Harvesting Clean Energy Conference tackles wind with a western focus

31 January 2014 by Jeff Anthony

Wind energy in the United States now totals 61,108 MW—enough to power the equivalent of 15.3 million homes. Now that’s what you call a mainstream energy source for America.

From an industry perspective, one indication of wind energy’s arrival is the breadth and quality of events related to the clean, renewable source. These days, they are taking place all across the country. The latest case in point: the 2014 Harvesting Clean Energy Conference, which happens Feb. 4-6, in Helena, Mont.

The event, of which AWEA is a proud sponsor, is held each year in a different city in Oregon, Washington, Idaho, or Montana. The February conference will be the 13th in the series.


Photo credit: Kim Chelius

The western location of “Harvesting Clean Energy” is particularly appropriate because AWEA’s WINDPOWER 2014 Conference & Exhibition takes place in Las Vegas, May 5-8. Thus, “Harvesting Clean Energy” in a sense helps kickoff the countdown to WINDPOWER 2014.

While the conference will cover a number of energy sources ranging from solar to micro-hydro, wind, not surprisingly, will feature prominently on the agenda. For starters, AWEA Senior Vice President for Public Policy Rob Gramlich will share his expertise as a plenary speaker at the event.

Also on the agenda is a session titled “Economic and Social Impacts from Wind Energy Projects,” which will allow attendees to get the latest information on wind energy projects’ social and economic impacts on rural communities. A panel of expert speakers, moderated by Dan Lloyd from the Montana Governor’s Office of Economic Development, will discuss how local governments are effectively working with developers to maximize benefits, while helping to minimize challenges to project development. The session will examine the impact of small- and medium-scale projects as well.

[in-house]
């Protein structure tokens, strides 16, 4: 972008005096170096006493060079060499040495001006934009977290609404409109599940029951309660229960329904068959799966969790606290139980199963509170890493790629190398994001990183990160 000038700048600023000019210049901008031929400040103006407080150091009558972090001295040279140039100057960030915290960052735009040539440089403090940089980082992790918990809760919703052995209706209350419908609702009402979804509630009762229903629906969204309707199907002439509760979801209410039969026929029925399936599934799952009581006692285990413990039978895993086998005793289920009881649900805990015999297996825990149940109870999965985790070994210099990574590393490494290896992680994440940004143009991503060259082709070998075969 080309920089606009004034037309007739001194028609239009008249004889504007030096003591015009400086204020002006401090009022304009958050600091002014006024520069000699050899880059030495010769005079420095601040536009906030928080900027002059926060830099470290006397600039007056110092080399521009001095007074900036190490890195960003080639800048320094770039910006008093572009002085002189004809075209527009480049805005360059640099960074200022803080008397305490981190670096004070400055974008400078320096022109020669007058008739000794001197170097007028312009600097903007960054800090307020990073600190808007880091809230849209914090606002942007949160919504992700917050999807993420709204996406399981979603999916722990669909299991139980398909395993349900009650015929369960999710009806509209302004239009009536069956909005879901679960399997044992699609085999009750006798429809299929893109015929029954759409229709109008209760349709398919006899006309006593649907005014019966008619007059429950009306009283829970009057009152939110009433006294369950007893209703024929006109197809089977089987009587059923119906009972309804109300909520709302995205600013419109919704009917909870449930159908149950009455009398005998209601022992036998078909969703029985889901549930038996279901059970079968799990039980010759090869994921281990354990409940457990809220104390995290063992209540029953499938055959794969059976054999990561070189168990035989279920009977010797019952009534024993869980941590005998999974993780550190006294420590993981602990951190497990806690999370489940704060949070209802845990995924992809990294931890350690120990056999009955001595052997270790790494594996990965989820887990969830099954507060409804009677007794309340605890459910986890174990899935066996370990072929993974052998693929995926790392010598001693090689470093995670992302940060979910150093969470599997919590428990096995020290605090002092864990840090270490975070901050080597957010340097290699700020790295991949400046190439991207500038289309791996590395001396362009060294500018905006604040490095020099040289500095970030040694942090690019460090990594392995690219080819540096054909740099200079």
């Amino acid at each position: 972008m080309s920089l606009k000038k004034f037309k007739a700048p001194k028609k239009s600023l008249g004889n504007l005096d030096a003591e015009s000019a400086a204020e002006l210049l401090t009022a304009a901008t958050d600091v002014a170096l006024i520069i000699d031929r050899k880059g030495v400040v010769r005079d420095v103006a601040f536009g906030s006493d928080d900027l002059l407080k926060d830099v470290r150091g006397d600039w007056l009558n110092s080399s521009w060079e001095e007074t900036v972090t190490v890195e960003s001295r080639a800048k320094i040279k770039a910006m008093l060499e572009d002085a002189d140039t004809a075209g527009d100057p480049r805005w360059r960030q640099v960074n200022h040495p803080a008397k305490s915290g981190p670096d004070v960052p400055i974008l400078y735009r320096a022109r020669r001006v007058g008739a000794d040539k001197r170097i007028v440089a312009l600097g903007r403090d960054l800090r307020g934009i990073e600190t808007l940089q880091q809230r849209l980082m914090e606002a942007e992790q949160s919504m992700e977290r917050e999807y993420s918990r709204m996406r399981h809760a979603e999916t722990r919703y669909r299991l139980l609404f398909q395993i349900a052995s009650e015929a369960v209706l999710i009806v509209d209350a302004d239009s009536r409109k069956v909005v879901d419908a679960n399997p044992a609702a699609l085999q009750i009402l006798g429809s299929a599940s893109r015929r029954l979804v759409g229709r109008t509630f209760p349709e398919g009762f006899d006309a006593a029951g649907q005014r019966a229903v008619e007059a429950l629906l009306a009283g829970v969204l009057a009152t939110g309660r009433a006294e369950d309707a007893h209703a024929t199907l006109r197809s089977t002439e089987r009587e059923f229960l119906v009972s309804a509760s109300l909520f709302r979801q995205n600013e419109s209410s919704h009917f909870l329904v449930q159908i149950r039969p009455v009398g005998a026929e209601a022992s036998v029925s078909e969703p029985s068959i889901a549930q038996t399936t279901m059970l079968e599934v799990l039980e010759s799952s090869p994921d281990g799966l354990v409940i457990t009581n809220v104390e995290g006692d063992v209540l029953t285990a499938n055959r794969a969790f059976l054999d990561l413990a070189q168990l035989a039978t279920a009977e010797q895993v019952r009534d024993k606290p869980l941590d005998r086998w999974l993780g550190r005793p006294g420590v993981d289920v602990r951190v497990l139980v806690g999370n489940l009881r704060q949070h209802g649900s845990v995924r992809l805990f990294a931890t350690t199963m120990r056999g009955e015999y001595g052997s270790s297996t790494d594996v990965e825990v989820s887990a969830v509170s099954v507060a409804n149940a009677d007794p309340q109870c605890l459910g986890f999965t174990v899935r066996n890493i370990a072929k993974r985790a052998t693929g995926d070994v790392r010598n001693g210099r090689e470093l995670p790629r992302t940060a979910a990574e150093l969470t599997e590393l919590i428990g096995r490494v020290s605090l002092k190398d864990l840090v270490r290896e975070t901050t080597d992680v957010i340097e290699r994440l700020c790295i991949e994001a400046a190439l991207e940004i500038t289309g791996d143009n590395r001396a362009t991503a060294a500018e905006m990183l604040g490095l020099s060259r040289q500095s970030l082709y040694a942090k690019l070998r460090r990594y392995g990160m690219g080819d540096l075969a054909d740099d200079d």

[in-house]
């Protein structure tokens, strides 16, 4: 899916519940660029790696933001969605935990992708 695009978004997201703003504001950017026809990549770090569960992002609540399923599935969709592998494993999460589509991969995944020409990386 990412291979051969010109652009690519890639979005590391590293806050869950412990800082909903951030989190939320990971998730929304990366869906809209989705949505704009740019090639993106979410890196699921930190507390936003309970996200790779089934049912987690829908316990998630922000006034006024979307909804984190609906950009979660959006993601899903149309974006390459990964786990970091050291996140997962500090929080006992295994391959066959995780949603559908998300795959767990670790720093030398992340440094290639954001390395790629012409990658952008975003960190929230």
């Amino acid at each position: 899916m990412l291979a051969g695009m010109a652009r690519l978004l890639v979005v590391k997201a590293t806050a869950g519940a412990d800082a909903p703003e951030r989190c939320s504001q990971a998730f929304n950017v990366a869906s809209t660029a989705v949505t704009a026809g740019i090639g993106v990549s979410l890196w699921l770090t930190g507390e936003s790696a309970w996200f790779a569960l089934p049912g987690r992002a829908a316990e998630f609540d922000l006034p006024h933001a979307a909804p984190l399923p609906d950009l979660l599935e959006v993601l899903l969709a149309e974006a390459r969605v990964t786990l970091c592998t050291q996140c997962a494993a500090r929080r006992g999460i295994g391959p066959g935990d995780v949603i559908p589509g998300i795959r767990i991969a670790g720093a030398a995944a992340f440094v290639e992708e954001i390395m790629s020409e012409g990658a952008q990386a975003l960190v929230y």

Another session that promises to draw interest from anyone connected with or interested in wind energy is “Overcoming Obstacles to Wind Development.” What are the most common factors that can derail an otherwise good project? Panelists will closely examine that and other questions. They’ll discuss the most common challenges to wind development, explain their methods for ensuring project success, and discuss considerations for both project developers and landowners when considering wind power development. That panel will feature Moderator Brian Spangler of the Montana Department of Environmental Quality, Brian Rogan of Gordon Butte Wind, Michael Cressner of Orion Renewable Energy, and Steve Tyrrel of Montana Wind Systems.

Another intriguing aspect of the conference is that it’s organized around five subject tracks. Interestingly enough, those tracks are defined more by theme rather than by energy source:

  • Track A. The Big Picture: Economic and Environmental Realities of Clean Energy
  • Track B. Innovations and the Future of Clean Energy
  • Track C. Getting a Clean Energy Project Off the Ground
  • Track D. Risk and Rural Resiliency—How Climate Change is Affecting Rural Business, Agriculture, Forestry, and Outdoor Recreation
  • Track E. Alternative Niche Markets: Downstream Opportunities

For more information about the conference and to register, go to the conference website.  One-day and student registration are available, as are Continuing Education credits. So check out  http://harvestcleanenergy.org.

Meanwhile, the countdown begins for WINDPOWER 2014. Check the website (and check it regularly) for registration, hotel, exhibition, and other information. You can also follow @AWEAEvents on Twitter for updates on WINDPOWER and join the WINDPOWER discussion by using the official hashtag #WINDPOWER14.